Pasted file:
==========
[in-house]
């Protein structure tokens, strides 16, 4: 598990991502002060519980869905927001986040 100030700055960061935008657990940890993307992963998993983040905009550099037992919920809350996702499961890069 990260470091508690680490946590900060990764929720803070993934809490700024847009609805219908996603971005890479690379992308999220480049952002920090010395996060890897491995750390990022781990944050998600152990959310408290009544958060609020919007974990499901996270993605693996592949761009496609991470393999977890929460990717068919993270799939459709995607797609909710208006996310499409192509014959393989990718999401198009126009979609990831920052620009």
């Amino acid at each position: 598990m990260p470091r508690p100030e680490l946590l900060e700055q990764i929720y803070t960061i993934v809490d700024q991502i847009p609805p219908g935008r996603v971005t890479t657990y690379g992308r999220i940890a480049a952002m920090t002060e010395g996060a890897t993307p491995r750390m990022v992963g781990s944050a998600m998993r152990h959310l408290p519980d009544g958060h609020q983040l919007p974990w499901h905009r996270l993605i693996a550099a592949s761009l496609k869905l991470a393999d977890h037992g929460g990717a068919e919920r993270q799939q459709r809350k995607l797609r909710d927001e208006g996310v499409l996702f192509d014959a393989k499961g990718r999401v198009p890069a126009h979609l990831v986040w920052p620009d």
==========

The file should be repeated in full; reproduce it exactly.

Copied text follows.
[in-house]
């Protein structure tokens, strides 16, 4: 598990991502002060519980869905927001986040 100030700055960061935008657990940890993307992963998993983040905009550099037992919920809350996702499961890069 990260470091508690680490946590900060990764929720803070993934809490700024847009609805219908996603971005890479690379992308999220480049952002920090010395996060890897491995750390990022781990944050998600152990959310408290009544958060609020919007974990499901996270993605693996592949761009496609991470393999977890929460990717068919993270799939459709995607797609909710208006996310499409192509014959393989990718999401198009126009979609990831920052620009």
């Amino acid at each position: 598990m990260p470091r508690p100030e680490l946590l900060e700055q990764i929720y803070t960061i993934v809490d700024q991502i847009p609805p219908g935008r996603v971005t890479t657990y690379g992308r999220i940890a480049a952002m920090t002060e010395g996060a890897t993307p491995r750390m990022v992963g781990s944050a998600m998993r152990h959310l408290p519980d009544g958060h609020q983040l919007p974990w499901h905009r996270l993605i693996a550099a592949s761009l496609k869905l991470a393999d977890h037992g929460g990717a068919e919920r993270q799939q459709r809350k995607l797609r909710d927001e208006g996310v499409l996702f192509d014959a393989k499961g990718r999401v198009p890069a126009h979609l990831v986040w920052p620009d």